More than just molecules
Aimee Christine Hughes, ND
As the building blocks of the body, amino acids help maintain optimal health. Find out their health benefits and the best food sources to get your fill.
As the building blocks of the body, amino acids help maintain optimal health and vitality. When protein is broken down through digestion, the result is 22 known amino acids. Ten are essential, meaning the body cannot manufacture them. The rest are nonessential (with proper nutrition the body can manufacture them).
To understand just how vital amino acids are for our health, we must understand the importance of proteins. Protein substances make up the muscles, ligaments, tendons, organs, glands, nails, and hair, and are essential for the growth, repair, and healing of bones, tissues, and cells.
Insufficient levels of the essential amino acids can dramatically interrupt the way our bodies work. For example, deficiencies of phenylalanine and histidine can cause neurological problems and depression. Low levels of tryptophan also make us anxious and unable to sleep.
Amino acids are most abundant in protein foods, yet all foods contain some. Animal foods such as beef, pork, lamb, chicken, turkey, eggs, milk, and cheese are complete proteins and usually contain all 10 essential amino acids.
Many vegetable proteins contain adequate levels of many of the essential amino acids, but may be low in one or two. Grains and their germ coverings, legumes, nuts, seeds, and some vegetables fit into this category.
The importance of eating a balanced diet in order to obtain sufficient levels of all the essential amino acids cannot be overstated. A diet containing a variety of wholesome foods is crucial. If the complete proteins are eaten daily, there is no need to worry about supplementing the diet or creating optimal food combinations.
Those who follow a lacto-ovo-vegetarian diet have less concern about combining foods than those who follow a vegan diet. For those eating vegetarian diets, it is fairly easy to obtain a good protein balance from vegetables, grains, nuts, and legumes.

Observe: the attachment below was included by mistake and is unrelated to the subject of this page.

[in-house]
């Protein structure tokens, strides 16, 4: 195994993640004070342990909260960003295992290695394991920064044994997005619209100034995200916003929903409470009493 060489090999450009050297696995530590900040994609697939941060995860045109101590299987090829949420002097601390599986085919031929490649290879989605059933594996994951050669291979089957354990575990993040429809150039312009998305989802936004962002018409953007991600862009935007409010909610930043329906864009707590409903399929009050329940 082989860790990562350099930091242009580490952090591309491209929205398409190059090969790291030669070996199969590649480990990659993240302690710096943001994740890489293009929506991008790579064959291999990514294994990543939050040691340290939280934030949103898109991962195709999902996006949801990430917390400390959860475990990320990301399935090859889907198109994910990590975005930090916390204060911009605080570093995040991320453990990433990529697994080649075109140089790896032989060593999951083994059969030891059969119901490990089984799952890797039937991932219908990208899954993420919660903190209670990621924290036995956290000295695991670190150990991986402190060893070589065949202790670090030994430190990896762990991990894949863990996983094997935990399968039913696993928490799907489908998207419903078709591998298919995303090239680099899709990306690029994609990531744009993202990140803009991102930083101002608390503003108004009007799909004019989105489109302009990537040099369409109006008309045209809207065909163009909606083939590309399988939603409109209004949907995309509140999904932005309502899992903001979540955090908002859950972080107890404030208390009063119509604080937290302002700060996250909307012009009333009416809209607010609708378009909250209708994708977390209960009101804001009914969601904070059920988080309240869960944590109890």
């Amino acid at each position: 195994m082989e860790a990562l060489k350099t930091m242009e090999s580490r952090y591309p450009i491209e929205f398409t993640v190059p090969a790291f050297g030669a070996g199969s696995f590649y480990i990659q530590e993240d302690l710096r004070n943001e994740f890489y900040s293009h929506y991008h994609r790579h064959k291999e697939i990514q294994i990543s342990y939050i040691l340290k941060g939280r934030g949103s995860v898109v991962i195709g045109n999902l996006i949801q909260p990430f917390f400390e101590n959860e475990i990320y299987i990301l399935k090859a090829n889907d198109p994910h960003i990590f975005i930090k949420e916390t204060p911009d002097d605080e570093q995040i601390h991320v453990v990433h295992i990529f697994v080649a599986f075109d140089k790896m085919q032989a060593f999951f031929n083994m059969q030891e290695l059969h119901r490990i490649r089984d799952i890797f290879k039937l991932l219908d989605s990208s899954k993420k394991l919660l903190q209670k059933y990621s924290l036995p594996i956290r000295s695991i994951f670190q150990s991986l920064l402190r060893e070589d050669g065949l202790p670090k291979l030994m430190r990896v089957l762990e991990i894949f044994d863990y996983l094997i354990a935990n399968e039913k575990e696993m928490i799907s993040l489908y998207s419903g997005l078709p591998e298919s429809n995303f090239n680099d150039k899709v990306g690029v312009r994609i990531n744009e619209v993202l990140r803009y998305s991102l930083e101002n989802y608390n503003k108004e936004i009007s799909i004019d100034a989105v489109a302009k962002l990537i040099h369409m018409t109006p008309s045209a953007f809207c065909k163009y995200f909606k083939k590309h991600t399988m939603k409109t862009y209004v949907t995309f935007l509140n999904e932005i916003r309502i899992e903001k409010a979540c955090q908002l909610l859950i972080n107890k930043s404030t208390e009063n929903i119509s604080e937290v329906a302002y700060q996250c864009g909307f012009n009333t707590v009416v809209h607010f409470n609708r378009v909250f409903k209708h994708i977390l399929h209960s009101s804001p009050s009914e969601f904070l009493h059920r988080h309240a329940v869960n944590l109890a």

Eating beans or seeds with some sort of grain is the simplest way to obtain an adequate balance of proteins. Oftentimes traditional food cultures have already solved the problem (for example, South American black beans and rice; Middle Eastern chickpeas and couscous).
According to Gabriel Cousens, MD, in his book Conscious Eating (North Atlantic Books, 2000), “the Max Planck Institute has found that the complete vegetarian proteins, those with all (10) essential amino acids, are superior to, or at least equal to, animal proteins. They showed that these complete proteins were found in various concentrations in almonds, sesame seeds, pumpkin seeds, sunflower seeds, soybeans, buckwheat, peanuts, potatoes, all leafy greens, and most fruits.”
Paying attention to what we eat and how we combine our foods is the first step in preventing amino acid deficiency. If our diet is not giving our body all that it needs, there is always supplementation. Supplementing with amino acids has been known to help those suffering from mental or nervous disorders, heart disease, chronic fatigue syndrome, diabetes, epilepsy, anemia, and herpes.
Amino acid supplements are available singly and in combination. It is always a good idea to consult with your health practitioner to see which supplements are suitable for your particular needs.
Amazing amino acids
|Arginine (essential for children)|
Histidine (essential for children)
Amazing amino acids
Chocolate contains significant amounts of the essential amino acid arginine, used to make nitric oxide. Nitric oxide causes blood vessels to relax which helps increase blood flow, thus controlling blood pressure. In moderation, dark chocolate can provide health benefits.